Project description:Bluetongue virus is the "type" species of the genus Orbivirus, family Reoviridae. Twenty four distinct bluetongue virus (BTV) serotypes have been recognized for decades, any of which is thought to be capable of causing "bluetongue" (BT), an insect-borne disease of ruminants. However, two further BTV serotypes, BTV-25 (Toggenburg orbivirus, from Switzerland) and BTV-26 (from Kuwait) have recently been identified in goats and sheep, respectively. The BTV genome is composed of ten segments of linear dsRNA, encoding 7 virus-structural proteins (VP1 to VP7) and four distinct non-structural (NS) proteins (NS1 to NS4). We report the entire BTV-26 genome sequence (isolate KUW2010/02) and comparisons to other orbiviruses. Highest identity levels were consistently detected with other BTV strains, identifying KUW2010/02 as BTV. The outer-core protein and major BTV serogroup-specific antigen "VP7" showed 98% aa sequence identity with BTV-25, indicating a common ancestry. However, higher level of variation in the nucleotide sequence of Seg-7 (81.2% identity) suggests strong conservation pressures on the protein of these two strains, and that they diverged a long time ago. Comparisons of Seg-2, encoding major outer-capsid component and cell-attachment protein "VP2" identified KUW2010/02 as 26th BTV, within a 12th Seg-2 nucleotype [nucleotype L]. Comparisons of Seg-6, encoding the smaller outer capsid protein VP5, also showed levels of nt/aa variation consistent with identification of KUW2010/02 as BTV-26 (within a 9th Seg-6 nucleotype - nucleotype I). Sequence data for Seg-2 of KUW2010/02 were used to design four sets of oligonucleotide primers for use in BTV-26, type-specific RT-PCR assays. Analyses of other more conserved genome segments placed KUW2010/02 and BTV-25/SWI2008/01 closer to each other than to other "eastern" or "western" BTV strains, but as representatives of two novel and distinct geographic groups (topotypes). Our analyses indicate that all of the BTV genome segments have evolved under strong purifying selection.
Project description:Bluetongue virus (BTV) is a member of the genus Orbivirus, within the family Reoviridae. The VP7 protein of BTV is used for developing group-specific serological assays. To prepare monoclonal antibody (MAb) against VP7 of the 25th serotype BTV, the RNA S7 encoding VP7 was cloned into prokaryotic expression vectors pET-28a (+) and pGEX-6P-1 to generate recombinant plasmids. The recombinant protein VP7 was expressed in Escherichia coli BL21 (DE3), respectively. The results of SDS-PAGE revealed that the VP7 was expressed and the molecular mass of recombinant fusion protein pET-28a (+)/VP7 and pGEX-6P-1/VP7 was approximately 44?kDa and 64 kDa, respectively. The Western blot analysis indicated that the recombinant VP7 possessed good immunoreactivity. After purification, pET-28a (+)/VP7 was used to immunize BALB/c mice, while pGEX-6P-1/VP7 was used to screen for well-to-well MAb-secreting hybridomas. The hybridoma cell line 3H7 against recombinant VP7 that secreted MAbs was obtained. The isotype of 3H7 was identified as IgG1. The purification of recombinant VP7 protein and the monoclonal antibody will have potential applications on competitive ELISA format for BT-specific serum detection method.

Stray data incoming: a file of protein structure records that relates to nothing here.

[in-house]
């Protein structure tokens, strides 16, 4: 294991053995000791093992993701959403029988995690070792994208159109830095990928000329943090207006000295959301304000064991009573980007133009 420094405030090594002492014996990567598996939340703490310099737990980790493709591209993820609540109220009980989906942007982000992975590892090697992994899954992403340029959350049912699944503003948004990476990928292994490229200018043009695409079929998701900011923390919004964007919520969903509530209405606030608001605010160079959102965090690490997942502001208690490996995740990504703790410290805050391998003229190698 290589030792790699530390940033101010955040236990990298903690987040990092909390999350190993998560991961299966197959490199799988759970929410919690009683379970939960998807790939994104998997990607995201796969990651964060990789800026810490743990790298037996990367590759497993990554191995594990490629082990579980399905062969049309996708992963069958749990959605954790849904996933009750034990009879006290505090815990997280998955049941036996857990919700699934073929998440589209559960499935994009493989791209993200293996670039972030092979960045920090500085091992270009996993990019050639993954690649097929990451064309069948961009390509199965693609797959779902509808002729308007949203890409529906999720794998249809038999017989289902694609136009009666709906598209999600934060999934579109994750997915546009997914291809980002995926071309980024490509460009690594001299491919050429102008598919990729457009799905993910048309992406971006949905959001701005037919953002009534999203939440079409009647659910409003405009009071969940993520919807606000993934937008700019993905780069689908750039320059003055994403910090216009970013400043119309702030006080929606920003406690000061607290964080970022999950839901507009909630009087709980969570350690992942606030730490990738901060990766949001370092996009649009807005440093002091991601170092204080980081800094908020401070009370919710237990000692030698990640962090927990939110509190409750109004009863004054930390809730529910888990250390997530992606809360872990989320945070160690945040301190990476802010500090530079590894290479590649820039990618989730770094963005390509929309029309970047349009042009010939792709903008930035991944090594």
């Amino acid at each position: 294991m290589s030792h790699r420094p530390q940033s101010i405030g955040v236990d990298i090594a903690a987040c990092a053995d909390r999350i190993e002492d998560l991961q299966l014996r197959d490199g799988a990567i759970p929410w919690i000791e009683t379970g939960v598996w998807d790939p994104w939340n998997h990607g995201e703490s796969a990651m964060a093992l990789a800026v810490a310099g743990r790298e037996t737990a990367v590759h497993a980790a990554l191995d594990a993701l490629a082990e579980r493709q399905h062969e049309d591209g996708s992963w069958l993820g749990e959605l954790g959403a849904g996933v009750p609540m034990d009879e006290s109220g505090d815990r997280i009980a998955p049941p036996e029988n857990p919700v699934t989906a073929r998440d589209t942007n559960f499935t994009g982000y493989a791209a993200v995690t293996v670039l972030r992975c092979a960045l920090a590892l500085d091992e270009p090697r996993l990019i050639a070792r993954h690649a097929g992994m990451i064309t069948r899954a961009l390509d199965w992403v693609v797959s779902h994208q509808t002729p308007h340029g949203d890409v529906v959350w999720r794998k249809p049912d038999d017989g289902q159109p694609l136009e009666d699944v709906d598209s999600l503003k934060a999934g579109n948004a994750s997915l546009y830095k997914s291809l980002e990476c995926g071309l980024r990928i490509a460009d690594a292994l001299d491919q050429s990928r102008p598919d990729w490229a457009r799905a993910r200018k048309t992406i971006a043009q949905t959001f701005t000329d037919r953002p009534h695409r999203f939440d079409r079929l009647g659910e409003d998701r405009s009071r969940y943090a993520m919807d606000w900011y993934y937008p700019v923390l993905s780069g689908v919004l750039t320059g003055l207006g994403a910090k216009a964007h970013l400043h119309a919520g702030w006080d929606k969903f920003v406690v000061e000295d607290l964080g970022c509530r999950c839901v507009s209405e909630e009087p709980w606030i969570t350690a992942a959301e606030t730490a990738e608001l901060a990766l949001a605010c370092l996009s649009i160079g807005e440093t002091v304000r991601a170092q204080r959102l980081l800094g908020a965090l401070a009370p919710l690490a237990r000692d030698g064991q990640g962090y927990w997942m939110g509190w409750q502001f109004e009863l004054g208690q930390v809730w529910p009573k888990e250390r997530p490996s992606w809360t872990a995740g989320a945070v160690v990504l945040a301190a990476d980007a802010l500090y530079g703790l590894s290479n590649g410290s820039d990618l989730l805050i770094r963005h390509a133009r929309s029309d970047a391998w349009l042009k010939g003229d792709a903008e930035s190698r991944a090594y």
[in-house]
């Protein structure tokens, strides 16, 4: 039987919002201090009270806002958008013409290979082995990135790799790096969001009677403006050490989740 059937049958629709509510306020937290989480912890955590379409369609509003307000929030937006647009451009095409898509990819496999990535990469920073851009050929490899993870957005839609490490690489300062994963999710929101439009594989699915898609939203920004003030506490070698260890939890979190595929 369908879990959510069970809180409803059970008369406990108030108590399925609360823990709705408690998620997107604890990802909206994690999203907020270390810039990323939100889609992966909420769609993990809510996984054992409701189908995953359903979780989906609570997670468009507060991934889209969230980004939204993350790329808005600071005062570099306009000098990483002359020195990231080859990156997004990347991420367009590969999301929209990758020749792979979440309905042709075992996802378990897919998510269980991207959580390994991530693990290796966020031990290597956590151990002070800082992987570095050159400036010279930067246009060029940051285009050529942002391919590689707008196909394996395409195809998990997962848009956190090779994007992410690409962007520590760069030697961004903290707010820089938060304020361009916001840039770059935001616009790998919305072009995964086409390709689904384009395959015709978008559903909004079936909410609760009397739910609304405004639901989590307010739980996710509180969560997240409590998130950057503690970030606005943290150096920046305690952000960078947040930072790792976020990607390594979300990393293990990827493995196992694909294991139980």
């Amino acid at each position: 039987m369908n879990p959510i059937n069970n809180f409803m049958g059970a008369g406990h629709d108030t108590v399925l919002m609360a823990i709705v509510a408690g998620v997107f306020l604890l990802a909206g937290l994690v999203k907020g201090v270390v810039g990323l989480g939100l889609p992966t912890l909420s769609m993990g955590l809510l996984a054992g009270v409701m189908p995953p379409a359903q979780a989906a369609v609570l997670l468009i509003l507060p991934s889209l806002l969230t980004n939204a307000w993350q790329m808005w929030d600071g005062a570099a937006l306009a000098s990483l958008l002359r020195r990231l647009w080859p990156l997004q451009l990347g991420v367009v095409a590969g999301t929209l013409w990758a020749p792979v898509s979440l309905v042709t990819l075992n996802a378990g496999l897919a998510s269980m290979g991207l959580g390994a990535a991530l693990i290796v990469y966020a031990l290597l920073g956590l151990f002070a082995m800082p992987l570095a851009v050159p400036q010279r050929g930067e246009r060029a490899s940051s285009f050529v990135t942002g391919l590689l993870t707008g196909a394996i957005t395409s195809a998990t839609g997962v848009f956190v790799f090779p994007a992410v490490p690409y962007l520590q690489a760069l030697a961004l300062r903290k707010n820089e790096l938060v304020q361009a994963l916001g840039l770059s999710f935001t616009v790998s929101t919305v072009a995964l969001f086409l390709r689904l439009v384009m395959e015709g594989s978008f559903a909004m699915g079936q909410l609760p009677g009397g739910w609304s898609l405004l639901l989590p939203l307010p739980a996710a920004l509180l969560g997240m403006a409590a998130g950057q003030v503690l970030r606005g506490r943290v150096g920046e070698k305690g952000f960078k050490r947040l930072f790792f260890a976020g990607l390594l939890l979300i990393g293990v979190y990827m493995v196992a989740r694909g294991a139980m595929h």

Project description:Purpose:The Orbivirus Bluetongue virus (BTV) is an economically significant disease that affects mainly wild and domestic ruminants. BTV is most often seen symptomatically in sheep, but is easily carried by goats, cattle, and wild ruminants. To date there are several problems with the vaccines currently available for BTV, and one of the most promising candidates to increase vaccine efficacy is a protein-based vaccine, for which viral protein 7 (VP7) is a great candidate to be included in it. In order to further these studies, the stability of BTV VP7 in common vaccine additives needs to be investigated. Materials and Methods:Recombinant BTV VP7 was expressed in a bacterial cell system and purified before being analysed using spectroscopic techniques including far-ultraviolet (UV) circular dichroism and intrinsic tryptophan fluorescence. BTV was analysed in a number of different buffer conditions. Results:We report here that BTV VP7 maintains its native secondary structure until at least 52? and native-like tertiary structure to at least 80?. Far-UV circular dichroism and intrinsic tryptophan fluorescence emission spectra indicate significant secondary and tertiary structure remaining even at 90?, respectively. Six M guanidinium chloride is able to unfold BTV VP7 while 8 M urea could not. Conclusion:Twenty percent glycerol and 300 mM sodium chloride appear to have a protective effect on BTV VP7's structure, as significantly more structure is seen at 90? when compared to BTV VP7 without the addition of these chemicals. Both glycerol and sodium chloride are common vaccine additives.